Unlocking meaning from private data… Visualising lifestyles that lead to poor coronary health
March 15, 2012
Having recently completed some work for the NHS (more on that soon), we’re on a bit of a health kick here at BD. Today I decided to use the TGI, our people classification P2 and some work we did with the NWPHO to try and visualise the link between healthy eating and heart disease.
Consider the below maps. They show the frequency of people that eat pizza more than once per week, the number of people that think eating their ‘five-a-day’ is very important and the density of lifestyles likely to lead to coronary disease.
Note: The darker the red, the higher the reading / frequency. The maps display anonymised and aggregated data and not real cases.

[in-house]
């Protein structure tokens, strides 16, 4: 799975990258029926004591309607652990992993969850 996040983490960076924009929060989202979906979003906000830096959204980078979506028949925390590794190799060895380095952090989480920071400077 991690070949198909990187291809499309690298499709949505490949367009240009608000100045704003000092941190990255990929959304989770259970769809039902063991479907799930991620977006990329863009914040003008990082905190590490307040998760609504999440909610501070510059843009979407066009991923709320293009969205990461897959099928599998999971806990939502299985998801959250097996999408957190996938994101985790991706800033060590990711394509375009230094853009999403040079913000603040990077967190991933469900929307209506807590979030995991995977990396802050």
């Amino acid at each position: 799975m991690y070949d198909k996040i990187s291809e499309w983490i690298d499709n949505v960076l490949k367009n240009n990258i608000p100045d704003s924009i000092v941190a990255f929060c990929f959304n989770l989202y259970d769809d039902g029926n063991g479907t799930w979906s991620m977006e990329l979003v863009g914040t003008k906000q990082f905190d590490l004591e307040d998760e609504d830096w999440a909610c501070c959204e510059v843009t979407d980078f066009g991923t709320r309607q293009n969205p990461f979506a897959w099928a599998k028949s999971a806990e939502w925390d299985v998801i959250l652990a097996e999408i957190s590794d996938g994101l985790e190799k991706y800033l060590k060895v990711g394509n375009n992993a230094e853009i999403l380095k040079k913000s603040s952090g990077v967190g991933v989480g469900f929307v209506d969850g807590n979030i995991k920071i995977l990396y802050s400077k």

- Map A – People that believe in eating fruit and veg 5 times a day
- Map B – Lifestyles that may lead to coronary disease
- Map C – People that eat pizza more than once a week.
It’s not hard to see that maps B and C show a similar pattern.
The conclusion that people who eat pizza frequently are more prone to heart disease is no surprise nor is the conclusion that people who get their ‘five-a-day’ are likely to have healthier hearts.
What is interesting is that a source of data which is rightly very private has been compared with another data set. As this is modelled data, it is important to note that it does not reveal any individual patient records.
My question is: Is this a useful technique?
These are no surprises. We have made the hole and dug up what was expected but we have joined very private health data with another dataset. Should we keep digging?
Posted by Geoff Beacon, Chairman at Beacon Dodsworth
 As described in An inverse correlation between coronary disease and skin cancer.